Fundamental Analysis For Novices Gross Domestic Product
Gross Domestic Product, which is commonly referred to as GDP, is one of the most important features of fundamental analysis.
New traders often skip fundamental analysis, preferring to learn a few technical analysis setups and hoping they will be able to ‘wing it’ and make money that way.
However, fundamental analysis is just as important, if not more so, than being able to learn to trade simply by looking at setups on a chart. At the very least, the two go hand in hand, and it is thoroughly recommended that new traders learn both sides to trading.
So what is Gross Domestic Product or GDP, and how should it be applied to trading currency pairs within the forex arena?
Quite simply, GDP is a measurement of a country’s financial health. It usually fluctuates from month to month and is updated by way of released economic data each month for market analysts and traders to view and where the results will likely affect how its currency exchange rate moves up and down against other currencies in the Forex market. This will, therefore, potentially impact on your trades, with regard to opened trades or those in the process of being opened. And so it is imperative that you learn about the GDP for both currencies – remember they are always traded in pairs – that you are trading, or thinking of trading. This also means that you must be aware of when these monthly data releases are happening.
What aspects make up GDP?
You will find GDP release information on your economic calendar, and it will provide you with the anticipated levels of GDP and show you the importance. So here we can see that German GDP YOY – or year on year came in at – 1.9% and had a market level of importance at medium but where the quarter on quarter figure came in at -2.2% and was considered as very important as it shows how Germany is coping during the pandemic.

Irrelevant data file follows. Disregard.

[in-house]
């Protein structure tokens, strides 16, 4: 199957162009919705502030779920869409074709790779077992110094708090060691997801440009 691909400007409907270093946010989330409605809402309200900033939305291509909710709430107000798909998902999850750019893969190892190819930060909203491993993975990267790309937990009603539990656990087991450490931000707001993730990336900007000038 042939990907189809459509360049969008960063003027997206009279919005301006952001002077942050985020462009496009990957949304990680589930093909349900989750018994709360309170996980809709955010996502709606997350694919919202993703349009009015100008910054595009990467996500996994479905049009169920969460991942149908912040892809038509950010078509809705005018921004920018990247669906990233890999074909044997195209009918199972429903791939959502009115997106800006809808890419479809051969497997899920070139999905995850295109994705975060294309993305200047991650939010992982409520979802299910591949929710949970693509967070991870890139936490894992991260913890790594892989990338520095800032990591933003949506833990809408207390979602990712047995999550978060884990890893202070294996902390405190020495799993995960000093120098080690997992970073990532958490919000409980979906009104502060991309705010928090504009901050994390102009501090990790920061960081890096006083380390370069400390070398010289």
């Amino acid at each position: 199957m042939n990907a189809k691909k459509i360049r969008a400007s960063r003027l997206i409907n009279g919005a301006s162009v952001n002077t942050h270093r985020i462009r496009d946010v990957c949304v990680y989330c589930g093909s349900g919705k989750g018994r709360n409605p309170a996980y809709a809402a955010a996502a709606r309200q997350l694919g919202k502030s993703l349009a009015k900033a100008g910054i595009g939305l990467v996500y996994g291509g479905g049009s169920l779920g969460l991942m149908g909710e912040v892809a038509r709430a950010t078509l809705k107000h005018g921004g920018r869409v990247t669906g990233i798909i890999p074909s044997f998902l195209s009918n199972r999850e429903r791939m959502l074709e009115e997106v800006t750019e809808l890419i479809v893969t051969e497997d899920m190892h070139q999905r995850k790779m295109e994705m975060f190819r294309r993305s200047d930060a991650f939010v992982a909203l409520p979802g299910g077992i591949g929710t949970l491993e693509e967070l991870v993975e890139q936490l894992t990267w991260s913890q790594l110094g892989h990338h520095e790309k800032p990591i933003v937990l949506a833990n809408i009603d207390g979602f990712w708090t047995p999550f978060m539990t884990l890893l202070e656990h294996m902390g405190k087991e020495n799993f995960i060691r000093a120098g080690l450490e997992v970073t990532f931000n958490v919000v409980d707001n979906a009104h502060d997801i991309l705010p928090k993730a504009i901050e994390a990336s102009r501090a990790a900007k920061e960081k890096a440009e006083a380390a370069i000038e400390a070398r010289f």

GDP is updated then compared month by month, then quarterly and annually. It is based on the monetary value of goods which are produced and sold and services which are provided. Some of these goods and services will be sold within the country, and some will be exported.
But the consumption of these is referred to as consumer spending. GDP also takes into account investment into the country and government spending. It then takes the total value of all exports and deducts imports, and what is left is known as real GDP. This figure can then be further divided on a per capita basis or per individual, and all of this gives an overall picture of the financial health of a nation.
How to trade with GDP data
Essentially, if a country’s monthly GDP data is released as per market expectations, the fundamentals
should already be in the price action. That is to say, there should not be any shock factor, and price action movement should, theoretically, continue with technical analysis.
If the GDP comes in weaker than expected, it would be bad for an economy, and therefore, the price action of that country’s currency should weaken against any counter currency being traded.
If the GDP is better than the market forecast, the country’s currency should strengthen.
Ironically, we are in the most difficult of times currently, with a lot of countries’ GDP being decimated by the Coronavirus. So how does this impact on a country’s currency? At the moment, investors are trying to find ways of looking at how governments are handling the crisis and what level of money they are leveling at their country’s to prop them up and help individuals and companies to stave off bankruptcy. And therefore, this form of fundamental analysis has never been so fraught with danger in regard to using it to trade currencies. It is probably better to stay on the sidelines during these types of news releases until such time as some normality has returned to the world. But, GDP – especially if it comes in at an unexpected level – will always be a market mover, so be warned.